A Pagan's Guide to Dublin
by Seán Ó Tuathail
Copyright © 1994 Cainteanna na Luise
May be reposted as long as the above attribution and copyright notice are retained
Dublin is dirty, noisy, and congested - all things I hate with a vile
temper. But I still adore it. It overflows with the art and symbolism of
pagan Ireland. All of the places described below are within easy walking
distance of the O'Connell Street Bridge (called "an Lár" - "the Centre")
in downtown Dublin (the places below have been listed strictly under this
criteria). Most are free.
National Museum of Ireland, Kildare Street. One of the finest
collections of prehistoric and early medieval (yet with pagan theme)
artifacts in the world. The main hall, and "The Treasury" adjacent to it,
contain great bronze war trumpets, brooches (including the "Tara" brooch,
dating from early Christian times but fully pagan in design and arguably
the "most beautiful peace of jewelry in the world"), shields, torcs, neck
rings, amulets, bracelets, bowls, chalices, and other items. Hundreds of
golden items bearing triskeles, knotwork, spirals. There are life-sized
reproductions of carved stones and educational displays (in English agus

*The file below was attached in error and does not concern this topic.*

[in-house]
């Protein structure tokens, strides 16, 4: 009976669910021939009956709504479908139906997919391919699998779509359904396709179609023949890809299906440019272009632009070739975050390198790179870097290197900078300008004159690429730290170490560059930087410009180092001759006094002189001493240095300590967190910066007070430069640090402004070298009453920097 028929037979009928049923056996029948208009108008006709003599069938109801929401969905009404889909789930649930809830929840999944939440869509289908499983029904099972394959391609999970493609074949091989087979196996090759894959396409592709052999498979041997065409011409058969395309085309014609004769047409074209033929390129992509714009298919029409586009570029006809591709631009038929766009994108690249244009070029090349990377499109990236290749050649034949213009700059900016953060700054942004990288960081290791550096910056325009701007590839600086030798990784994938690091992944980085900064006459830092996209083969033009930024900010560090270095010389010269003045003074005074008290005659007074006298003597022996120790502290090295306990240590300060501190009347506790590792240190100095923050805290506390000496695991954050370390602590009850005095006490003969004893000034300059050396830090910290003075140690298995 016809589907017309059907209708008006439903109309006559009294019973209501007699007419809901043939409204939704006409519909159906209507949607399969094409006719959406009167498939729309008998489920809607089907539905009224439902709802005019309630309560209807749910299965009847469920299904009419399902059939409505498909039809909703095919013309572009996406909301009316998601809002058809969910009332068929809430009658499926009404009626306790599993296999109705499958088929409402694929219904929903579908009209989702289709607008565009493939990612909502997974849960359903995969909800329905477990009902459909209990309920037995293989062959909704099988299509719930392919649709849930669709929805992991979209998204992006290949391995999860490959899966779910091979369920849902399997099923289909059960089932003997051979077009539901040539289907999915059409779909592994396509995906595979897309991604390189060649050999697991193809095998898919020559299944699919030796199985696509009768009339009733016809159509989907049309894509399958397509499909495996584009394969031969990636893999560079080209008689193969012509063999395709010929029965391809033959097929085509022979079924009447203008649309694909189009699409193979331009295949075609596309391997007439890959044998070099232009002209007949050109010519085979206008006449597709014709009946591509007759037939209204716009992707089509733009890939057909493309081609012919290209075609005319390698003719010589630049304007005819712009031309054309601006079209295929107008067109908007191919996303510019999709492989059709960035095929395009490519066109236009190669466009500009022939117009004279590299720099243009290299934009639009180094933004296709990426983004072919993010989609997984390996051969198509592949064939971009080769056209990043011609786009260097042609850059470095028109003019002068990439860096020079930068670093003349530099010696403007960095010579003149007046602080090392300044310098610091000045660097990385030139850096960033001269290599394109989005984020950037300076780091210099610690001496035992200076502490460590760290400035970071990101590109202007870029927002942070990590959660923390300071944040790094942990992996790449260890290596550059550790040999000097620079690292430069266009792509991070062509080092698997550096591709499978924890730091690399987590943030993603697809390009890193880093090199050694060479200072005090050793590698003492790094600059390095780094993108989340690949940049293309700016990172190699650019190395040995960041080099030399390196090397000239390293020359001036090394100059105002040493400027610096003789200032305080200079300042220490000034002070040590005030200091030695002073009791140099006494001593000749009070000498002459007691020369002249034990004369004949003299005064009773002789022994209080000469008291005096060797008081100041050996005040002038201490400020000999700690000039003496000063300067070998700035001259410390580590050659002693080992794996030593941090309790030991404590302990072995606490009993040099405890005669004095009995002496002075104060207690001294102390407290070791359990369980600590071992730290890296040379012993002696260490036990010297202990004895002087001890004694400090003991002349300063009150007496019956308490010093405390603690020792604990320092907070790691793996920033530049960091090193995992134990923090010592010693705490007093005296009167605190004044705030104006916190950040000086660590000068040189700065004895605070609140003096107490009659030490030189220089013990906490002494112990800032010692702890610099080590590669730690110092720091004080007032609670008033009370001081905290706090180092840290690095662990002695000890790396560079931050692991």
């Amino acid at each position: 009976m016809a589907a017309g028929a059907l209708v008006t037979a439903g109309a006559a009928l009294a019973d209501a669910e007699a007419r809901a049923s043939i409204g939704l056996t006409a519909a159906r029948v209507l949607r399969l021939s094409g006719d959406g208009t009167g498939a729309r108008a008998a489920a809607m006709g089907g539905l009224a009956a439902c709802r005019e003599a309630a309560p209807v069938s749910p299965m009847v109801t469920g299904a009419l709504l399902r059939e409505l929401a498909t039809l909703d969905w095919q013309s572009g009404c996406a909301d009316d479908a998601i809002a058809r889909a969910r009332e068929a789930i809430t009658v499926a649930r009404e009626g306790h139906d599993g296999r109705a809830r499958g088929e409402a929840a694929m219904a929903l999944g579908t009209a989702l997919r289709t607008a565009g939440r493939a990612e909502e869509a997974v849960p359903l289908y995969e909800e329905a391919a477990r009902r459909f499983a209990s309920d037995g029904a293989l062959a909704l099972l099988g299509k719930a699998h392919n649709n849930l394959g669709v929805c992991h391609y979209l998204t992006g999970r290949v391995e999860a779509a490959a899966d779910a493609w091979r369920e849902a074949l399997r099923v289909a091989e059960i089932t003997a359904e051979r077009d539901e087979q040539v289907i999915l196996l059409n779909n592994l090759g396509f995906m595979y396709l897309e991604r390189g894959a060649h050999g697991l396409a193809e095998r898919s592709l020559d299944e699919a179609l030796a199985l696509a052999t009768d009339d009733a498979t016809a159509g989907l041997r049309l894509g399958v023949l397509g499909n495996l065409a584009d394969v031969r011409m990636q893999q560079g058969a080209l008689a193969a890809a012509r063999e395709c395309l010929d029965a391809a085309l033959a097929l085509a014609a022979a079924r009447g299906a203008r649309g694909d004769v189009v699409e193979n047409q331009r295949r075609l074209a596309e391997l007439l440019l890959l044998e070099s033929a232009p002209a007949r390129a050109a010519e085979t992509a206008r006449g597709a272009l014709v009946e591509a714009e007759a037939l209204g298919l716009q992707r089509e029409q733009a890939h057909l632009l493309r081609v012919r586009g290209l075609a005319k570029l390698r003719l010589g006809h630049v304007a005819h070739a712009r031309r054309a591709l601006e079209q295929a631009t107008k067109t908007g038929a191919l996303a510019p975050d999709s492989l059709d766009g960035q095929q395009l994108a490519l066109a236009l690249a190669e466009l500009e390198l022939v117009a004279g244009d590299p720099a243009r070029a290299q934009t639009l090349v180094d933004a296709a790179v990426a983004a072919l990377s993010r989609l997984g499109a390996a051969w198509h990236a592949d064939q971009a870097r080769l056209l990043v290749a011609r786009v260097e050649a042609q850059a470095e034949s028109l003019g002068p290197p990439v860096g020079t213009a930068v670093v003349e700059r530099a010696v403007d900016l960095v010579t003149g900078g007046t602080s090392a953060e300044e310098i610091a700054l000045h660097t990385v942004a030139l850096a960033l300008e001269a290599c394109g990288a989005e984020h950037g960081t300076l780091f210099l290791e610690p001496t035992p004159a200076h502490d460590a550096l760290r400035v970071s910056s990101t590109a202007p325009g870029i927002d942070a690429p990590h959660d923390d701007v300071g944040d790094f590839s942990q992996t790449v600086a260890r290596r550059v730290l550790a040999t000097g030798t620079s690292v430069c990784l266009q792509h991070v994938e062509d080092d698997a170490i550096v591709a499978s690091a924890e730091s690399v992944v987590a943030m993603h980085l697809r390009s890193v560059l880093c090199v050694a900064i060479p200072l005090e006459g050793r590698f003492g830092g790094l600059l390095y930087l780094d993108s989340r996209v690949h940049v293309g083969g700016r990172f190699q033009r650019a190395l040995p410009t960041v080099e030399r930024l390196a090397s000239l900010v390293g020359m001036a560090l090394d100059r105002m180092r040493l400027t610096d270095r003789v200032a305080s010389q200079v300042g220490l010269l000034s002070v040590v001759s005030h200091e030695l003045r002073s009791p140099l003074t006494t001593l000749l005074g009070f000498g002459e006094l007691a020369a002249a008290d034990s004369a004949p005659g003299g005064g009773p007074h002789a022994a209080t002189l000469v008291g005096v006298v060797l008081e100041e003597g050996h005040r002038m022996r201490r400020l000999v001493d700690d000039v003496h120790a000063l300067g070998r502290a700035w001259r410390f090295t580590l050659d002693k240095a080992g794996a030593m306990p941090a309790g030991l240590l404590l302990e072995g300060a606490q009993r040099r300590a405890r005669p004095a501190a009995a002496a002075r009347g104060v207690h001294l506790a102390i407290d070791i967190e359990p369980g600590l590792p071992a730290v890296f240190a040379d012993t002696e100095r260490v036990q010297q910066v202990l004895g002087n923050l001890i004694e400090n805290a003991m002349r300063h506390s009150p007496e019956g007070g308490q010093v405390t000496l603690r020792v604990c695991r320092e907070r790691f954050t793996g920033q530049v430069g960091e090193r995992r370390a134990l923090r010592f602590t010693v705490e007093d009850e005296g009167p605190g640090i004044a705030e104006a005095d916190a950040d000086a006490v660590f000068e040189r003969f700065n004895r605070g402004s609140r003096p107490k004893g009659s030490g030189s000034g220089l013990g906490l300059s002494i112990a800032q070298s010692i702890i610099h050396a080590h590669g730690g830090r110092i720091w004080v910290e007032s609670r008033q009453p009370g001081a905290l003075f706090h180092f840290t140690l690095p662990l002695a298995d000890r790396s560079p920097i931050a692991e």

as gaeilge) about how various different items were made and used. There
are also stone-age artifacts (including the Knowth "faced maze head"), on
sale in the shop daggers (called letter-openers) and torcs reproduced in
bronze or silver from those in the museum's collection. Cameras are not
allowed, but the artifacts are splendidly rendered on post cards available
in the museum shop. There is also a coffee-shop where you can buy bottled
spring water from Co. Meath close to Tara. Some days are free, on others
there is a small charge. Only a small part of the museum's collections are
on display in the room. It also has one of the finest collections of Maori
art out side of New Zealand (with the explicit permission of the Maori
themselves whose chiefs and shamans put on a dawn ritual outside the museum
to bind the ties of affinity between the Maori and Irish peoples).
- Táin Mural, immediately west of the Kilkenny Centre, just south off the
sidewalk on Nassau Street. A rainbow stone mosaic in semi-impressionalist
style that depicts various episodes from the Táin Bó Cuailgne. Absolutely
Not from pagan times, but pagan enough. At Trinity College, in the "Long
Room", while the centre cases are filled with a monkish colouring books, at
the far end is THE Harp, the physical "Brian Ború Harp" which is the
official emblem of the nation. Small entrance fee. (So, ok, while you're
there you CAN see the Book of Kells too if you want, but look at the Harp
Lir Clock, O'Connell Street. For years this ghastly mechanized art
nouveau rendition of Irish myth was thankfully broken, but now some twerp
has fixed it and at all hours it bongs out the silliest sing-alongs which
assault the ears for blocks as princess and swans revolve high above the
street. Free, bring ear-wax.
Vikings. There are or were or will be various displays depicting Viking
times in Dublin. The locations and times change. All did or do or will